TIMING

These selections are to be said early in the morning and any time at night after the appearance of 3 medium sized stars.  After becoming habituated to daily recitation of these Biblical passages, which need not take more than a month or so, continue then with step two regarding the Shema, to be given more information; but for now, begin making a habit of reciting only these selections of Torah every morning and every night.  If reciting all three selections takes up too much of your time, then start out by making it a habit to recite at least Deuteronomy 6:4-9 every morning and night.  However, if you’re serious about serving God, then seriously - where there’s a will, there’s a way.  Sacrifice just 5 or 6 mins of your regular TV watching and read these passages instead.  If TV’s not the challenge, then record yourself reading these passages and play it while you’re driving or while you’re preparing dinner.  Nothing holds back a willing heart.  Take one step towards God, and He’ll take two ‘steps’ nearer to you.

 

R' Yosef Eliyah

Q.  In your article on face and foot washing before prayer, you wrote that it is reasonable to remove shoes when praying.  What about when I would be the only one praying with my shoes off?  Should I remove my shoes to pray even though no one else in the synagogue does so?  And should I prostrate in a regular synagogue?

 

A.  The article you refer to states, "Considering that we prostrate and place our faces to the floor, it is reasonable to avoid walking around a place of prayer with shoes on.  It is also proper, if not common decency, to make sure your feet aren't dirty when entering a place of prayer.  Washing them removes filth.  And if they are smelly, washing them can reduce the odor."

 

That article speaks about an ideal setting wherein those praying prostrate in prayer.  In a synagogue where it is not the practice to prostrate in prayer, the floor is almost certainly going to be filthy.  Some Chasidic Jews even have the practice to spit on the floor during prayer.   I guess just as with wearing shoes, they took as an imperative Haz"al's statement that one can spit in a place of prayer.  Of course, that statement was intended only in pressing situations, such as the example given in Hil. Tefilla 4,11 within the context of distractions during prayer that occur against one's will.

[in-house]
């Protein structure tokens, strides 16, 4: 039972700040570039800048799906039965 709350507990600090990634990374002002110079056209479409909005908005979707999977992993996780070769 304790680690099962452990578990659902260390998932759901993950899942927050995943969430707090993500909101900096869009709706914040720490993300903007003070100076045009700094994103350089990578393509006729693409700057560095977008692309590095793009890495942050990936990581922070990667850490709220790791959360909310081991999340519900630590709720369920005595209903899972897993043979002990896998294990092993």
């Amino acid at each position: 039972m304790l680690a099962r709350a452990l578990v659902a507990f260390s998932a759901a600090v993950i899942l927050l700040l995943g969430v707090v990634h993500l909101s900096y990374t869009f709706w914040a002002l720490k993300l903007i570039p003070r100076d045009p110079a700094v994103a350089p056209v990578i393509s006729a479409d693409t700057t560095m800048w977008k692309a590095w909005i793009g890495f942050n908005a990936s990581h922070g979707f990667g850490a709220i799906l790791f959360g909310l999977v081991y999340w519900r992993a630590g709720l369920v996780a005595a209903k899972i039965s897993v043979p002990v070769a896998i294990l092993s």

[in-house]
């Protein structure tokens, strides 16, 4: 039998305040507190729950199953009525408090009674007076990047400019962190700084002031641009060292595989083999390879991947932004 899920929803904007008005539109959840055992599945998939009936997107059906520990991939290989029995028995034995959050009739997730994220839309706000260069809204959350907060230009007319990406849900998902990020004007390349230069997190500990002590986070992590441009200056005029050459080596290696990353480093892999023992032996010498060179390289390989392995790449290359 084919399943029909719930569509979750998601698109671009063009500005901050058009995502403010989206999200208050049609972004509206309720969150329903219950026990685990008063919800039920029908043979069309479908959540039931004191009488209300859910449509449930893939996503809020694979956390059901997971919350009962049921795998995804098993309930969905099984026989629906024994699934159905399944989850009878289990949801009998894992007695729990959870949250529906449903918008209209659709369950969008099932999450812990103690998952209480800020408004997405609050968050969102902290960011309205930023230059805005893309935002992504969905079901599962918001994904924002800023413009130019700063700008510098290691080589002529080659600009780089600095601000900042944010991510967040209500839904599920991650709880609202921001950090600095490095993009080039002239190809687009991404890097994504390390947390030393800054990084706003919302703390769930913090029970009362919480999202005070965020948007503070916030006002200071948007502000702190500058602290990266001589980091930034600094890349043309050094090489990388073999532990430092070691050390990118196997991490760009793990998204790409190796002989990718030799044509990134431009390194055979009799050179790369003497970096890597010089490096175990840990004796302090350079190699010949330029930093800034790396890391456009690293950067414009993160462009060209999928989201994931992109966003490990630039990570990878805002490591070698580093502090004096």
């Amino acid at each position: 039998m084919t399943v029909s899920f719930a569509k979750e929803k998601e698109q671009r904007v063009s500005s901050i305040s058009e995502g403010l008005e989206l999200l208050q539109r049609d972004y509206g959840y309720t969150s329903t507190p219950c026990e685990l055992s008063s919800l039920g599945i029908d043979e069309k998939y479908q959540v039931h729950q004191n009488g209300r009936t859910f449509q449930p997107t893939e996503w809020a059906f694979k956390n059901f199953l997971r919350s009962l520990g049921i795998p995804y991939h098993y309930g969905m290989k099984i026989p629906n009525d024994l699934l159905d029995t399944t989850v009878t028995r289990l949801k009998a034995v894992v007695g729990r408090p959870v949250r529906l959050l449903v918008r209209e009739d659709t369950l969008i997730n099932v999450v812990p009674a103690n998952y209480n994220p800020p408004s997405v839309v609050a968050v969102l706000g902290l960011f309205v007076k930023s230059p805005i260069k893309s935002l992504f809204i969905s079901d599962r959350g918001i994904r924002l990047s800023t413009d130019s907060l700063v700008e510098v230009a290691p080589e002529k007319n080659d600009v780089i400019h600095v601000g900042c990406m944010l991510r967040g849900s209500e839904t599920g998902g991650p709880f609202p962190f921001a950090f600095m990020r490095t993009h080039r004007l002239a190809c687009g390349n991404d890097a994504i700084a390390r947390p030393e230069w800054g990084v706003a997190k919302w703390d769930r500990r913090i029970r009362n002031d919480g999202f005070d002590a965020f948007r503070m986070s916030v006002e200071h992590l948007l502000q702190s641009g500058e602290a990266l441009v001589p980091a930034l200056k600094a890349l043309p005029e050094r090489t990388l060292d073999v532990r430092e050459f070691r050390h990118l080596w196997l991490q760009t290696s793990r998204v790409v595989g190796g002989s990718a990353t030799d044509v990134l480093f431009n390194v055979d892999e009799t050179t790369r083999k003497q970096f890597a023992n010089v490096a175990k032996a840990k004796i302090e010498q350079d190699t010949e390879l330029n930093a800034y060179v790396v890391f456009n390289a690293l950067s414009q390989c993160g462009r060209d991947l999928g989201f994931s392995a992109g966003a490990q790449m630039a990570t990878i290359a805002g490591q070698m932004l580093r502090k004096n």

It is counter-productive to remove one's shoes to pray in a place where everyone else wears shoes during prayer.  Since everyone else walks around in such a place of prayer with the same shoes on that they wore while walking around outside, the floor is going to be dirty; and there's no telling what they walked on. Walking around in such a synagogue without shoes on will make your feet more dirty than they would be were you to pray barefoot outside in the grass.  If your feet are damp due to having washed them, they will become even more disgusting - not to mention the noticeable smudges you're likely to create on the floor.  Despite not removing your shoes in such a setting, one should make sure his shoes are clean, in fulfillment of Hil. Tefillah 5,5 - that "one should fix his garments, and make himself of excellent and splended appearance, as it states [in Psalms 29,2] 'Prostrate to YHWH in the splendor of holiness.'"